The novel follow’s George’s viewpoint closely, almost a first-person narrative in effect, and the tone is one of the British ironic view of America, a place of change and constant development. Like Dicken’s ‘Coke Town’, the university is ‘the storm centre of … grading, shovelling, hauling and hammering ... a clean modern factory’, a ‘factory’ that when ‘fully operational’ will be able to ‘process twenty thousand graduates’ (p.28). Then comes the surprise. Despite George’s ironical view of the campus and its surroundings, he realises that ‘absurdly, inadequately, in spite of himself almost, he is a representative of hope’ (p.33). The novel explores the teacher-student relationship, and while it isn’t typical of the genre (Americans love films about teachers and their profound wisdom) there is a pedagogical dimension to this, undercut by George’s self-doubt and refusal, I imagine, to take on a role that limits his own ability to grow, or become ‘sillier’ with age. George’s student, Kenny, asks him about the point of experience if it doesn’t make you wiser? George refutes this simple notion: ‘I only mean, you can’t use it. But if you don’t try to – if you just realise it’s there and you’ve got it – then it can be kind of marvellous – ‘ (p.130).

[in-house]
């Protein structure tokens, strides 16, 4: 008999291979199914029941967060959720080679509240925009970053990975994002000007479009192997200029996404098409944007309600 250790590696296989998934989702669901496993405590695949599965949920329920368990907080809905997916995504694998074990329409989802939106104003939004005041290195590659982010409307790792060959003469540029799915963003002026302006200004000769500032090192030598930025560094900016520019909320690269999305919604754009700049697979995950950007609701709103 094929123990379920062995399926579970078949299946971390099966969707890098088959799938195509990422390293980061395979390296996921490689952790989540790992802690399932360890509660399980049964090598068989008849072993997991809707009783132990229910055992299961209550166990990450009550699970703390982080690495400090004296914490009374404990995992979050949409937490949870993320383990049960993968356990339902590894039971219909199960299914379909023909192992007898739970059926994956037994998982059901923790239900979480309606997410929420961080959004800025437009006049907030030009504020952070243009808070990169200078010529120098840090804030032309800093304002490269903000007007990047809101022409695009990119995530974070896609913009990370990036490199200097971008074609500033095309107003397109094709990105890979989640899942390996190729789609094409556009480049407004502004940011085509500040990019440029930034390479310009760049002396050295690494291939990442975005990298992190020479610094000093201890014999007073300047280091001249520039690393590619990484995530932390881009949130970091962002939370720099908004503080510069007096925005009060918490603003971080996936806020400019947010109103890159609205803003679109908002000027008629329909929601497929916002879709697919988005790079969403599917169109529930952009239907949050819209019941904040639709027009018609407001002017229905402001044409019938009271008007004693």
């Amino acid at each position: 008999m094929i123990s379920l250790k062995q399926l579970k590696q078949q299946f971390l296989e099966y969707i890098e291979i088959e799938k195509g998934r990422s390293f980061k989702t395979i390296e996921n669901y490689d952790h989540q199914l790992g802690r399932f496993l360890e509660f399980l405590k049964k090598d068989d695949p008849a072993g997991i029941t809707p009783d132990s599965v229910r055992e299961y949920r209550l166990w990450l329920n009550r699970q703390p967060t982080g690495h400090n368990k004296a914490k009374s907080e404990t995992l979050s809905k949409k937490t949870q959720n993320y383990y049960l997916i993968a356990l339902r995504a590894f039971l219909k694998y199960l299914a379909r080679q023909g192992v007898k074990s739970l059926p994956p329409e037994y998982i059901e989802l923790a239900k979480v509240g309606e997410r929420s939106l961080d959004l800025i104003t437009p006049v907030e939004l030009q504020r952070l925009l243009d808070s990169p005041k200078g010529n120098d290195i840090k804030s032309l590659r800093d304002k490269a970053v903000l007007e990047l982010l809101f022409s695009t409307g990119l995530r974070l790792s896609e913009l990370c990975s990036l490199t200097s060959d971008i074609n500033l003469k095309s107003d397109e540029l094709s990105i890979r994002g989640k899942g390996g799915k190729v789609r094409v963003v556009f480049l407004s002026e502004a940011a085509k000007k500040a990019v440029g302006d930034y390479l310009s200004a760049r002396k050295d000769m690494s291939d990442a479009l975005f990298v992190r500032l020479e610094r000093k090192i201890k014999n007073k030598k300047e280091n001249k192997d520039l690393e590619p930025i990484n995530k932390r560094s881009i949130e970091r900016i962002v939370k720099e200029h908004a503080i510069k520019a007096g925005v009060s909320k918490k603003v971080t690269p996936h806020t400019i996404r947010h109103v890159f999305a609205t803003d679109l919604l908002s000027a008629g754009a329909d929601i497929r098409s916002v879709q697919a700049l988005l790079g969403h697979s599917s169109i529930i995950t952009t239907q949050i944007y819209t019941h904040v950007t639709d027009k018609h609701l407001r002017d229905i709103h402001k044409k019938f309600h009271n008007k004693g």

Another interesting facet of the novel is the ‘After the Bomb’ context. I use this phrase for any students of English Extension 1 (HSC) – I took a few pages from the text to show my own students how the Cold War context is subtly included in the setting and characters (the effect of the presence of the nuclear arm’s race and the tensions of this period). A few examples are George’s arrival at the university (pp.28-29); reference to the House of Un-American Activities Committee (p.71); the change of war which means all will be killed, not just the youth (p.127).

To see how these elements work together to the novel’s conclusion (George as alternative-teacher; moments of profound discourse; the nearness of war and death) would be to say too much in a short review of a short novel. Suffice to say that A Single Man packs a strong punch for a character-based, intellectual novel that resonates in its time and yet speaks clearly today. I’m glad that I read it; I’ll get on to Goodbye to Berlin just as soon as my hands touch a copy (or I clear the backlog of books I have yet to read or have shamefully half-read in the pursuit of narrative happiness …).